The second possible downside to using a kiddie pool as a tilapia pond has to do with whether the vinyl leaching chemicals harm the fish in their water or not.
Some fish are highly susceptible to vinyl-leeched chemicals in their water, but tilapia is not on that list. A vinyl kiddie pool is as nice as any other, as far as your fish are concerned. But what about the fact that your tilapia is intended for use by humans?
If you were farming tilapia at home to make extra cash by selling the fillets, you might think to yourself that there is no way for a kiddie pool to pass the FDA’s food safety regulations; which, of course, if you decided to market your processed tilapia to buyers, you would be required by law to obey. But this has nothing to do with low levels of vinyl leaching contaminants into a reservoir, it has to do with ordinary business activities and the fact that only products are licenced by the FDA; they do not necessarily disapprove of something.
We tend to think it our patriotic duty to immediately believe that something else is disapproved if we see a large government agency, like the FDA, making a list of approved ingredients or materials, but this is clearly not the case. The reason that tilapia processing in 45 gallon trash cans has never been approved by the FDA is because it is not natural to do that.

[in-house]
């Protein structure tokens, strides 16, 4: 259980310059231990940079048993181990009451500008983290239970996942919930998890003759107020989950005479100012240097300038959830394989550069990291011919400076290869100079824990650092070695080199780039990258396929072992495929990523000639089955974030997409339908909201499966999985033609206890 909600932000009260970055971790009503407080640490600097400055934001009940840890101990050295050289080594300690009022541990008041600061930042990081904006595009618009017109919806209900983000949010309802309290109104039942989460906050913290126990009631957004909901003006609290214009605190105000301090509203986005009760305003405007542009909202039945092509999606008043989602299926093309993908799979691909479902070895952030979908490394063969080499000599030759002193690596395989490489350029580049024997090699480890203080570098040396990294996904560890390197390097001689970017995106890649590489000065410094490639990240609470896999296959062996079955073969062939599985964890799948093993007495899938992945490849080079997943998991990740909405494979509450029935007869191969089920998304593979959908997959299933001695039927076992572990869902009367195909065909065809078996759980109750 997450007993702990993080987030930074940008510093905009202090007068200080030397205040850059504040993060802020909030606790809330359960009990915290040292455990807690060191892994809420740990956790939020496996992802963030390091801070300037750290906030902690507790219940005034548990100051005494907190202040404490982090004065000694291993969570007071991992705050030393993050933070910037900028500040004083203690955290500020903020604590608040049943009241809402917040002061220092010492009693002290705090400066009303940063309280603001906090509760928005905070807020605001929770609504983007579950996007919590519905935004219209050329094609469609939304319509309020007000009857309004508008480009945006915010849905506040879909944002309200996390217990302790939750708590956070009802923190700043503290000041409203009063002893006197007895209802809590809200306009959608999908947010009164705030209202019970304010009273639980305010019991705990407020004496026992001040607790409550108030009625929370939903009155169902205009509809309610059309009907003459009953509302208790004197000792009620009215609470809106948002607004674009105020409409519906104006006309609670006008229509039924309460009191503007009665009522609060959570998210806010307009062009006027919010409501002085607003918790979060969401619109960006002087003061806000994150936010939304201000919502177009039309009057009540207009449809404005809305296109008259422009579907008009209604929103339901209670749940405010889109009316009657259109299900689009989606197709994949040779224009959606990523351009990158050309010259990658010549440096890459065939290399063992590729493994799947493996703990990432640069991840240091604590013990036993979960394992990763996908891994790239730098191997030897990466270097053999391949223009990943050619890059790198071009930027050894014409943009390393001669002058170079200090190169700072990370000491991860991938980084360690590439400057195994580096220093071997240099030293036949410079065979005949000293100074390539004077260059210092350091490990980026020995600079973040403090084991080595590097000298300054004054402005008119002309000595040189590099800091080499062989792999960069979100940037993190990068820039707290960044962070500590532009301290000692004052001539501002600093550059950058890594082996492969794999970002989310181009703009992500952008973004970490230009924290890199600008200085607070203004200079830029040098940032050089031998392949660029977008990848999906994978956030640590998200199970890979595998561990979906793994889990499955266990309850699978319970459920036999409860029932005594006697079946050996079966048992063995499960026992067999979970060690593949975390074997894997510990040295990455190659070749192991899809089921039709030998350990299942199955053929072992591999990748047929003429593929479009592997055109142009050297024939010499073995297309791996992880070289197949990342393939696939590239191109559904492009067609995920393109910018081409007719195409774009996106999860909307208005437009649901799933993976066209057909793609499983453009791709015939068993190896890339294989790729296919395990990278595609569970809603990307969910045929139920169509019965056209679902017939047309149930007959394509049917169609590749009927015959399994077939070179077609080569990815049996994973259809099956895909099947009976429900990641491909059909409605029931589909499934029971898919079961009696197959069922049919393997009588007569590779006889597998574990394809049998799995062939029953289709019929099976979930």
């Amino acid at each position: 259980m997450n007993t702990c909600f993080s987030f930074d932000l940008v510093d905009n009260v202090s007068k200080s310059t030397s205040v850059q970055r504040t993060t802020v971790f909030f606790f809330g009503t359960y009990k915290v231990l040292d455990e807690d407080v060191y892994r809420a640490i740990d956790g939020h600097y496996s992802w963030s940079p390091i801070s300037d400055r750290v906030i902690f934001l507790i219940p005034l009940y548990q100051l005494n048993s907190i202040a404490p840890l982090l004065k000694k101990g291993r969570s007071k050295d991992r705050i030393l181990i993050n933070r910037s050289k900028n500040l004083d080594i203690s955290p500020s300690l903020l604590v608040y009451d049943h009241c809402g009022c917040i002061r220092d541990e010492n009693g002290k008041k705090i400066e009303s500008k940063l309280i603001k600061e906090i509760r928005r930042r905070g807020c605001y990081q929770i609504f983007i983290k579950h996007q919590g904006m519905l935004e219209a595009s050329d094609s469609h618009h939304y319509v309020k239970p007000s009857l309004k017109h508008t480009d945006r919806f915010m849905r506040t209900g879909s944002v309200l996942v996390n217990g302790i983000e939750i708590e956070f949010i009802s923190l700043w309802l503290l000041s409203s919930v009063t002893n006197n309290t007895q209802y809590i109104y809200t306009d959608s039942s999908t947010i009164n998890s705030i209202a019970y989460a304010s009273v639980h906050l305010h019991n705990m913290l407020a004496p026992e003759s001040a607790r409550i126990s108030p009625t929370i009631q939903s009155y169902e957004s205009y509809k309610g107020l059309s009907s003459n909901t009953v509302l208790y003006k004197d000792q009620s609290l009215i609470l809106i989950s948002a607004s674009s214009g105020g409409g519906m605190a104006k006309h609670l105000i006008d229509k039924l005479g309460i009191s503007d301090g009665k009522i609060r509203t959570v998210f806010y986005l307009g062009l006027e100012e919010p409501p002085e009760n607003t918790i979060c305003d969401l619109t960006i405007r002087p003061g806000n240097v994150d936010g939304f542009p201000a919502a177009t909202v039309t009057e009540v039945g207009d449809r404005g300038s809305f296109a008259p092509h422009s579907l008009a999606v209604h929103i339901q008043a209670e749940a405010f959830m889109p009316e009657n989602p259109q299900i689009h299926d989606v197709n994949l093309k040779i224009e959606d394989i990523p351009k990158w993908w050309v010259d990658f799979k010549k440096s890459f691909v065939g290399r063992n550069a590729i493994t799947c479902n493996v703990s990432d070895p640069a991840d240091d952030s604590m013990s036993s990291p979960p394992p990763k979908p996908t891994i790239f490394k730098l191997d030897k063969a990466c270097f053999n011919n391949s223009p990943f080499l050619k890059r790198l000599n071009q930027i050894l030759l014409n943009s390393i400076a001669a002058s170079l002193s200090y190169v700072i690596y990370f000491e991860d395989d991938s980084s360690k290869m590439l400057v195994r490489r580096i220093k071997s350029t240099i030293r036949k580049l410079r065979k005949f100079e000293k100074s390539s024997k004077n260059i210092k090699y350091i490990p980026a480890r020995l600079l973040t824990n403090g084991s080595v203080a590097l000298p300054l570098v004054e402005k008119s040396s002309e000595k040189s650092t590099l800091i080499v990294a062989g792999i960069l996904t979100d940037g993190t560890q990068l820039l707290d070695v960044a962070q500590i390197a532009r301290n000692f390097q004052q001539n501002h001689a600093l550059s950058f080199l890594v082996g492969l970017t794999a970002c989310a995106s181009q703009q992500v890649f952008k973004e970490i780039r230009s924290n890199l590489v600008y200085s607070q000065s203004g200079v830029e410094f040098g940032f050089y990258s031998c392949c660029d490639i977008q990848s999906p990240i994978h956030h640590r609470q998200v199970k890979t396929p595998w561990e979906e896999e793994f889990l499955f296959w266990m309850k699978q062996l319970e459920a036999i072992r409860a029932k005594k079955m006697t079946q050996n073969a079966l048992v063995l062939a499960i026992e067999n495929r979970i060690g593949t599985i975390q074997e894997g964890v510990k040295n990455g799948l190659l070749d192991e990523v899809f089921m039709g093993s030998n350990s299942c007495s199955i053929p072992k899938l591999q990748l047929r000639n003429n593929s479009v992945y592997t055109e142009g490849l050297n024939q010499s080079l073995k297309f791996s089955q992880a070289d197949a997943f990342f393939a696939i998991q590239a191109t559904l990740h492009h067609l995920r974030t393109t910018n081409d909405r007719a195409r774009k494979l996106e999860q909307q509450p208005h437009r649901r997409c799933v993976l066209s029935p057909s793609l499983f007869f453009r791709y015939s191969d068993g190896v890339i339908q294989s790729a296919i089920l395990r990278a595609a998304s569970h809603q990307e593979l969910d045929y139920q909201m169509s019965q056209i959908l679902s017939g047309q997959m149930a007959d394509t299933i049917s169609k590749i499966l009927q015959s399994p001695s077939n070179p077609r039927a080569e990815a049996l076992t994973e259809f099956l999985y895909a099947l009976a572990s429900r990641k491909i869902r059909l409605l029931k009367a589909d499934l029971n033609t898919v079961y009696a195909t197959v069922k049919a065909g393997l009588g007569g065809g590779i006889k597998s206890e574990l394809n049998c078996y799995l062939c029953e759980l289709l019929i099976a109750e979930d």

There is no need for trash can manufacturers to seek FDA approval because nobody wants to grow tilapia in a trash can. For kiddie pool makers, the same goes. The FDA does not allow them, since they are not meant to be used as reservoirs. That doesn’t mean that you can’t use them as reservoirs, it just means that no government scientist has done a study on the impact on fish intended for human consumption of vinyl kiddie pools.
Don’t ignore the fact that you can actually make daily water adjustments, and that in the first place, any vinyl contaminants will never get the opportunity to build up. But the decision is yours as far as using a kiddie pool goes.
By the way, a bit of study was done during the writing of the above two paragraphs in an effort to find a single scientific paper on the effects of spending six to nine months exposing food fish to the low levels of chemicals contained in vinyl liners, and none were found.
There is a lot of fear-mongering and rhetorical questions, like everything else, but no scientific evidence. Kiddie pools are used by more than a few of our clients, and their fish is good and tasty.
Now, after all the talk about kiddie pools, in our situation, we’re not even going to use one. Instead, we are going to make a plywood lined trough.
Compared to other types of ponds for home tilapia farming, a lined plywood trough has several benefits: it’s almost indestructible. It can be built for any scale.
It makes it very easy to harvest tilapia. It is relatively cheap to build. And it can easily be produced with readily available FDA approved materials, just in case you want to grow into a small commercial tilapia farm. So we will take you through the steps needed to build a simply lined plywood tilapia pond in the next section.